Assume first that the command being executed by the horizontal line processor 10 involves a character. A character may have any arbitrary location within the bit map memory. Thus, the representation of the character retrieved from the memory 18 will in general not coincide with a byte retrieved from the bit map memory 16. The 3 significant bits of the X address received by the register 22-1 (FIG. 2) indicate the starting position of the command within the byte retrieved from the memory 16 and now contained in the register 50. These 3 bits are applied to a barrel shifter 56 which receives the byte contained in the character register 52 and rotates it by the indicated number of bits. Thus, if the command is to begin with the third bit position in the byte contained in the register 50, the shifter 56 rotates or shifts the byte from the register 52 by two bits so that the least significant 2 bits of the byte have been shifted to the left end of the shifter and the most significant 6 bits are on the right. The contents of the shifter 56 are applied to an AND circuit 58, whose other input is the output of a blanking circuit 60, which blanks out the left most 2 bits. After processing by the AND circuit 58, the buite passes through an OR circuit 61 whose other input at this time is a byte of zeros from a latch 62. The output of the OR circuit 61 is combined in an AND circuit 64 with the contents of the pattern register 54. The result is passed to an arithmetic logic unit 66. The logic unit 66 logically combines the contents of the register 50 containing bit map data and the output of the AND circuit 64 in accordance with the logic unit mode received in the register 24-7 (FIG. 2). For example the purpose of the command may be to overstrike a character in the map memory 16 with a character retrieved from the font memory 18.
The output of the logic unit 66 is applied to a multiplexor 68, which also receives the contents of the bit map data register 50. The multiplexor 68 is conceptually a set of 8 multiplexors, one for each bit position. Each of these multiplexors is controlled by a corresponding one of the outputs of an AND circuit 70 whose inputs are derived from the clipping edge mask indicated at 72 and a draw line mask indicated at 74. The draw line mask 74 includes an X-min mask and X-max mask. The X-min mask relates to the beginning position of a command thus in the present example masks out the first two bits of the byte representation previously retrieved, provides an input to the AND circuit 70 that causes the multiplexor 68 to select the most significant 2 bits from the bit map register 50 and the remaining 6 bits from the logic unit 66. The output of the multiplexor 68 is then fed through a set of drivers 76 to the correct addresses of the bit map memory 16.
Next, the blanking circuit 60 masks out the right most 6 bits of the contents of the barrel shifter 56 and the latch 62 is strobed to receive the output of the AND circuit 58. The latch 62 thus contains the left most 2 bits of the content of the barrel shifter 56 followed by 000000. The next byte from the font memory 18 is loaded into the character register 52 and again it is rotated by 2 bits in the barrel shifter 56. The blanking circuit 60 then blanks out the left most 2 bits of the barrel shifter so that the AND circuit 58 passes the right most 6 bits. The OR circuit 61 then receives a full byte, i.e., the left most 2 bits from the latch 62 and the right most 6 bits from the AND circuit 58. As the character bits pass on to the logic unit 66, where they are combined with the contents of the register 50, as described above and the output of the logic unit 66 again reaches the multiplexor 68. In this case, the X-min function is disabled and the multiplexor 68 passes the entire byte from the logic unit 66 to the bit map memory 16.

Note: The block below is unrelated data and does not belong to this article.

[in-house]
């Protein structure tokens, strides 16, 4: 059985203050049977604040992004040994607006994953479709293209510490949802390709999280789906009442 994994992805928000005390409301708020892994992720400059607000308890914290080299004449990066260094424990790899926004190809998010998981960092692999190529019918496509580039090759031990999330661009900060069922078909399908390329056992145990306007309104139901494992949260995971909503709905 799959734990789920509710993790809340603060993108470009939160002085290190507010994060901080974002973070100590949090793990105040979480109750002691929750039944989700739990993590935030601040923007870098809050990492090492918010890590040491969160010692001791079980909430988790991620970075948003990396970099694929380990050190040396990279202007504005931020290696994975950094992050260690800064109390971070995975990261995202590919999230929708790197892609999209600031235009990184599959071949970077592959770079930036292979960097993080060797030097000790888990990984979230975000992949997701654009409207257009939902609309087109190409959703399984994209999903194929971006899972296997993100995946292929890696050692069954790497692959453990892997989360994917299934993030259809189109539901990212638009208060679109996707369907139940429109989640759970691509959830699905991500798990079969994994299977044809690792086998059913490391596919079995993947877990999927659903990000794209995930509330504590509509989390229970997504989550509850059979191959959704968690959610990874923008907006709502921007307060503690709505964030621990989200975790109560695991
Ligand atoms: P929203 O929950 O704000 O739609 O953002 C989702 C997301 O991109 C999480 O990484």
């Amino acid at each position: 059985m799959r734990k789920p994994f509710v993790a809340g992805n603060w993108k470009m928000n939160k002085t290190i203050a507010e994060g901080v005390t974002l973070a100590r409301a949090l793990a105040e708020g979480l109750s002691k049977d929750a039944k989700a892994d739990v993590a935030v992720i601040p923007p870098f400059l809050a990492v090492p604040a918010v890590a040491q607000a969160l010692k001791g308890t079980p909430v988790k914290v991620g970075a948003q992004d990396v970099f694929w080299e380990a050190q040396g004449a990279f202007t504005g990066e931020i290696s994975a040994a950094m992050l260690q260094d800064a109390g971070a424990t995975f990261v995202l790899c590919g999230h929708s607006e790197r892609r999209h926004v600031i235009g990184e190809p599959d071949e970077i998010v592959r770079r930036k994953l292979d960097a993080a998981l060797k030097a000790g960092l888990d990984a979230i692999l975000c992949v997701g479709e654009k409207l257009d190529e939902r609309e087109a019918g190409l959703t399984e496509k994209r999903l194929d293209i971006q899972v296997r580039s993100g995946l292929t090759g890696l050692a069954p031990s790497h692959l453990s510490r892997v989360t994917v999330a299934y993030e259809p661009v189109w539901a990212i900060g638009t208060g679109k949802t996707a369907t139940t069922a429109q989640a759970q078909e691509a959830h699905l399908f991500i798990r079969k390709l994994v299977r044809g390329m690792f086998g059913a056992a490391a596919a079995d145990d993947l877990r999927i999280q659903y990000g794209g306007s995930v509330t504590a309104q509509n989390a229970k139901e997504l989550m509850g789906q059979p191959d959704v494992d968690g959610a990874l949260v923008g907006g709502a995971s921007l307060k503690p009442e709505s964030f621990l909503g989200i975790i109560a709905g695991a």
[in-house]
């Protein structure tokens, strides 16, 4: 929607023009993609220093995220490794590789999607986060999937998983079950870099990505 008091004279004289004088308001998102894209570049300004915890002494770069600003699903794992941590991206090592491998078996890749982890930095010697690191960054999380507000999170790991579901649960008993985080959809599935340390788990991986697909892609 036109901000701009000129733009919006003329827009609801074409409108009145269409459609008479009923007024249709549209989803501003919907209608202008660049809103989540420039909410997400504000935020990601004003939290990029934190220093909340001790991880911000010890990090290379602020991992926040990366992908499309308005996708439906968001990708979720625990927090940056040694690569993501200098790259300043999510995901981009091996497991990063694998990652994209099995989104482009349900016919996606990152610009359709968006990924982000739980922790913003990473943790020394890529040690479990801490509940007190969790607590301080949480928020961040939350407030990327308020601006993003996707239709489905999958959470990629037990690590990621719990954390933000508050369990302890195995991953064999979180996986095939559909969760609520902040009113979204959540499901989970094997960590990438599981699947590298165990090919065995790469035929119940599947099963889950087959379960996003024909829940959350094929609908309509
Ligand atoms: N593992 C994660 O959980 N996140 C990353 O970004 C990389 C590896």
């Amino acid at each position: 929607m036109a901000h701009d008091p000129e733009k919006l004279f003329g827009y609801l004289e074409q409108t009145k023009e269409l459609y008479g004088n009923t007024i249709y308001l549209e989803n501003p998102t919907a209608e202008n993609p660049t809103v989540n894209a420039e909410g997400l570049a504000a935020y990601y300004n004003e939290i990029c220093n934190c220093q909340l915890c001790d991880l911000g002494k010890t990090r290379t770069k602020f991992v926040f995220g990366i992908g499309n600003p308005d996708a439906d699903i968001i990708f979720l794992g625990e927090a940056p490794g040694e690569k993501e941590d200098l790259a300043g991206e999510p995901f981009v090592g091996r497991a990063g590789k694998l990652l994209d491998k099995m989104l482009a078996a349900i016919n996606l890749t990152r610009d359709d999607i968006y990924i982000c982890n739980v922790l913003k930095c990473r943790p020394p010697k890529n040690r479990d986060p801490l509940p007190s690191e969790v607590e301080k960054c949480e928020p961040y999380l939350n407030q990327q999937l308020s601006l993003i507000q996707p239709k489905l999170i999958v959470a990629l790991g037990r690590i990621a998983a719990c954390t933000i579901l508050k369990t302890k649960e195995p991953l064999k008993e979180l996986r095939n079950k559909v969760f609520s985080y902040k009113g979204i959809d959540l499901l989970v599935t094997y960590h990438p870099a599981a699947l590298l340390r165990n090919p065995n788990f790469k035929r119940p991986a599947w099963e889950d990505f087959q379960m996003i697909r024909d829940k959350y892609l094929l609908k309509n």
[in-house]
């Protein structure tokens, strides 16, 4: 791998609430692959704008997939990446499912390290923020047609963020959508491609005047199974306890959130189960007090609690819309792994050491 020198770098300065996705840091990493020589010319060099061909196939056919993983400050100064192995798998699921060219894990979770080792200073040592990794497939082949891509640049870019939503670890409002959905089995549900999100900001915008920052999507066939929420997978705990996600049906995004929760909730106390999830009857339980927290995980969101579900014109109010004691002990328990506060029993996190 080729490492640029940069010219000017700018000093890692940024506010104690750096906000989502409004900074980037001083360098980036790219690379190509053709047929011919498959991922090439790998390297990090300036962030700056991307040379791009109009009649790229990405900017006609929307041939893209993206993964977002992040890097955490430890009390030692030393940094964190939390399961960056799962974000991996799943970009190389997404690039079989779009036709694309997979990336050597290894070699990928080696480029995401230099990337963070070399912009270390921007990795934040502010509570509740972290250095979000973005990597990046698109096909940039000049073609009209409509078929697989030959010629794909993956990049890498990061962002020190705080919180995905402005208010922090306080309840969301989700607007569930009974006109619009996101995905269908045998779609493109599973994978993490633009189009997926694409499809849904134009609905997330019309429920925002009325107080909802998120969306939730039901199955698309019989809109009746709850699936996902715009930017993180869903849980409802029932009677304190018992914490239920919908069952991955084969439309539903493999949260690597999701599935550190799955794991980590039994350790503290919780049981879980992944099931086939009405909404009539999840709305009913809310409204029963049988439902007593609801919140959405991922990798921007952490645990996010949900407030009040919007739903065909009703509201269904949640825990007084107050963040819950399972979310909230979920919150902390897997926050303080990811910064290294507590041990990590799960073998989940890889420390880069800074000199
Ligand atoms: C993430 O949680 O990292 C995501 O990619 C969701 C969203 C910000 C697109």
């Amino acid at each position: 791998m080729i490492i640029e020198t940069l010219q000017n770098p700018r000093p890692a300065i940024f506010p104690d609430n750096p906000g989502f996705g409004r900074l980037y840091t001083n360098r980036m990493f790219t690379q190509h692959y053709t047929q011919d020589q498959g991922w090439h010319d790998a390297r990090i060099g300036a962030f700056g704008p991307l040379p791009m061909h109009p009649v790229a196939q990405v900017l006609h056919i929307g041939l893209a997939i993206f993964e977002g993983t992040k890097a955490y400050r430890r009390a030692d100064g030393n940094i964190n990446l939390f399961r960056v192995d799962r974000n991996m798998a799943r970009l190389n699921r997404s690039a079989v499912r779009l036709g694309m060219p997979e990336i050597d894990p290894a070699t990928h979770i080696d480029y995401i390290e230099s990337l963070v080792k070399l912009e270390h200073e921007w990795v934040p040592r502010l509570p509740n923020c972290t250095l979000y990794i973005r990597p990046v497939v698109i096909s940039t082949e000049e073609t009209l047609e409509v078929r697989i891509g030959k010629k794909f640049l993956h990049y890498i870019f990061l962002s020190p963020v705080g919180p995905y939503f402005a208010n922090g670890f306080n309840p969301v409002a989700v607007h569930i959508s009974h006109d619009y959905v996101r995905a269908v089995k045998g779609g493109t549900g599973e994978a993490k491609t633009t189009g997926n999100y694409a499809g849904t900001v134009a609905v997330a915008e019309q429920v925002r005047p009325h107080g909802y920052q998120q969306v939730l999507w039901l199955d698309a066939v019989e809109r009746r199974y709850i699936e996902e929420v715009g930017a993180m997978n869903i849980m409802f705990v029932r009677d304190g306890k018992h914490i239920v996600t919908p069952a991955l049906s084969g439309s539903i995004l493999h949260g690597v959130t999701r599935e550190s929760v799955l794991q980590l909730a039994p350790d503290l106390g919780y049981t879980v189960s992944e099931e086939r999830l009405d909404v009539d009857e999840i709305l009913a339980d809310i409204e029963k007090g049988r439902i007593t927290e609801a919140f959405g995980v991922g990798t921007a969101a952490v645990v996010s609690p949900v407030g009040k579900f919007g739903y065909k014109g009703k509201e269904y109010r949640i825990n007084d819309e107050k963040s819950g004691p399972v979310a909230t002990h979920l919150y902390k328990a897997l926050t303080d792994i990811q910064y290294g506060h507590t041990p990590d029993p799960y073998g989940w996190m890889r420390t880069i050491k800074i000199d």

With each of the foregoing operations, the down counter 44 (FIG. 3) is decremented by the number of bits from the bit map memory 16 used in each operation, i.e., 6 bits in the first operation and 8 bits in the second operation. The sequence continues until the counter 44 has reached a count of zero. Assuming that the operation does not end on a byte boundary, the bit map register 50 will contain some number of bits. Assume, for example, that the 3 rightmost bits remain in the register 50 and are not to be affected by the command presently being executed by the horizontal line processor. This number having been calculated, the max-mask is appropriately configured and switched on to the AND circuit 70. As a result, the multiplexor 68 selects the left most 3 bits from the logic unit 66 and the right most 3 bits from the data register 50.
The operation of the clipping edge mask 72 is similar to that of the X-min and X-max masks 74. The clipping edge mask includes a left edge, a right edge mask and top and bottom masks. In the map bytes containing the left and right edges of a clipping mask, the masks make use of the least 3 significant bits of the X-address a manner similar to that of the X-min and X-max masks. At all other times, the output of the selected clipping masks is a full byte of either zeros or ones.
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|Citing Patent||Filing date||Publication date||Applicant||Title|
|US5040129 *||Mar 7, 1990||Aug 13, 1991||Minolta Camera Kabushiki||Data processor for generating character image|
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|US5296935 *||Sep 27, 1991||Mar 22, 1994||Scitex Corporation Ltd.||Method and apparatus for calibrating a pipelined color processing device|
|US5481655 *||Sep 18, 1992||Jan 2, 1996||Iris Graphics, Inc.||System for matching a picture on a monitor to a printed picture|
|US5563987 *||Oct 28, 1994||Oct 8, 1996||International Business Machines Corporation||Pagemap memory representation in RISC processor printers|
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|U.S. Classification||358/1.17, 358/1.11|
|International Classification||G06F3/12, G06K15/00, B41J2/485|
|Cooperative Classification||G06K2215/0068, G06K15/00|
|Aug 26, 1987||AS||Assignment|
Owner name: DIGITAL EQUIPMENT CORPORATION, 146 MAIN STREET, MA